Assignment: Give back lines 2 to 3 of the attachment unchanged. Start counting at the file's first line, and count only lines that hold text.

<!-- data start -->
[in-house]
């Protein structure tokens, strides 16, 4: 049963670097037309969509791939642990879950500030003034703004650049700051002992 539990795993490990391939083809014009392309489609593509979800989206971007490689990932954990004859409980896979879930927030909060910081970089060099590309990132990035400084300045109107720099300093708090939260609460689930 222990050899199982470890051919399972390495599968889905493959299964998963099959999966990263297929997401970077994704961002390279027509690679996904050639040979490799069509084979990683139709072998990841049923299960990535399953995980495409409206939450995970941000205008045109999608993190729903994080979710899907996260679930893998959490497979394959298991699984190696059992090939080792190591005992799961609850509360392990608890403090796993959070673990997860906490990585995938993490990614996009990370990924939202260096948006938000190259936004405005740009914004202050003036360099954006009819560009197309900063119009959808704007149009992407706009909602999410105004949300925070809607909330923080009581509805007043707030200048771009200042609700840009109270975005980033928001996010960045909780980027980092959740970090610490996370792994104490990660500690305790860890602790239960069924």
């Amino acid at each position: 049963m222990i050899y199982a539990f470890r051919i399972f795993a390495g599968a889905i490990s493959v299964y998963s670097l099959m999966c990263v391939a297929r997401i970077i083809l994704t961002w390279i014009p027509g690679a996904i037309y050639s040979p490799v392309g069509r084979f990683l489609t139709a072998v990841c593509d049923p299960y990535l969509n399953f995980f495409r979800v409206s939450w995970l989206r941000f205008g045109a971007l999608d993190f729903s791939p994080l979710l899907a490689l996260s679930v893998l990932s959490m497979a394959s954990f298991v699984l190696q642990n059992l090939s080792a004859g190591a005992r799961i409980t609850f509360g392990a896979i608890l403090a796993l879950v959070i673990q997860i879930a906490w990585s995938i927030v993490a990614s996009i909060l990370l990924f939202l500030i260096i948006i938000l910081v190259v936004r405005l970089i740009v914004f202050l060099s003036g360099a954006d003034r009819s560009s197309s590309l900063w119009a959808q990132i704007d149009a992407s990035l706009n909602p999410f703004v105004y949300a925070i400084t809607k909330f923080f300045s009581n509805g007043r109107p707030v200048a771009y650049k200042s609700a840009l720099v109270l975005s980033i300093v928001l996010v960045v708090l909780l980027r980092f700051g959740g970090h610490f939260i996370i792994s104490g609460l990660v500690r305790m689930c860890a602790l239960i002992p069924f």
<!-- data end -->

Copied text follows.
């Protein structure tokens, strides 16, 4: 049963670097037309969509791939642990879950500030003034703004650049700051002992 539990795993490990391939083809014009392309489609593509979800989206971007490689990932954990004859409980896979879930927030909060910081970089060099590309990132990035400084300045109107720099300093708090939260609460689930 222990050899199982470890051919399972390495599968889905493959299964998963099959999966990263297929997401970077994704961002390279027509690679996904050639040979490799069509084979990683139709072998990841049923299960990535399953995980495409409206939450995970941000205008045109999608993190729903994080979710899907996260679930893998959490497979394959298991699984190696059992090939080792190591005992799961609850509360392990608890403090796993959070673990997860906490990585995938993490990614996009990370990924939202260096948006938000190259936004405005740009914004202050003036360099954006009819560009197309900063119009959808704007149009992407706009909602999410105004949300925070809607909330923080009581509805007043707030200048771009200042609700840009109270975005980033928001996010960045909780980027980092959740970090610490996370792994104490990660500690305790860890602790239960069924």
């Amino acid at each position: 049963m222990i050899y199982a539990f470890r051919i399972f795993a390495g599968a889905i490990s493959v299964y998963s670097l099959m999966c990263v391939a297929r997401i970077i083809l994704t961002w390279i014009p027509g690679a996904i037309y050639s040979p490799v392309g069509r084979f990683l489609t139709a072998v990841c593509d049923p299960y990535l969509n399953f995980f495409r979800v409206s939450w995970l989206r941000f205008g045109a971007l999608d993190f729903s791939p994080l979710l899907a490689l996260s679930v893998l990932s959490m497979a394959s954990f298991v699984l190696q642990n059992l090939s080792a004859g190591a005992r799961i409980t609850f509360g392990a896979i608890l403090a796993l879950v959070i673990q997860i879930a906490w990585s995938i927030v993490a990614s996009i909060l990370l990924f939202l500030i260096i948006i938000l910081v190259v936004r405005l970089i740009v914004f202050l060099s003036g360099a954006d003034r009819s560009s197309s590309l900063w119009a959808q990132i704007d149009a992407s990035l706009n909602p999410f703004v105004y949300a925070i400084t809607k909330f923080f300045s009581n509805g007043r109107p707030v200048a771009y650049k200042s609700a840009l720099v109270l975005s980033i300093v928001l996010v960045v708090l909780l980027r980092f700051g959740g970090h610490f939260i996370i792994s104490g609460l990660v500690r305790m689930c860890a602790l239960i002992p069924f």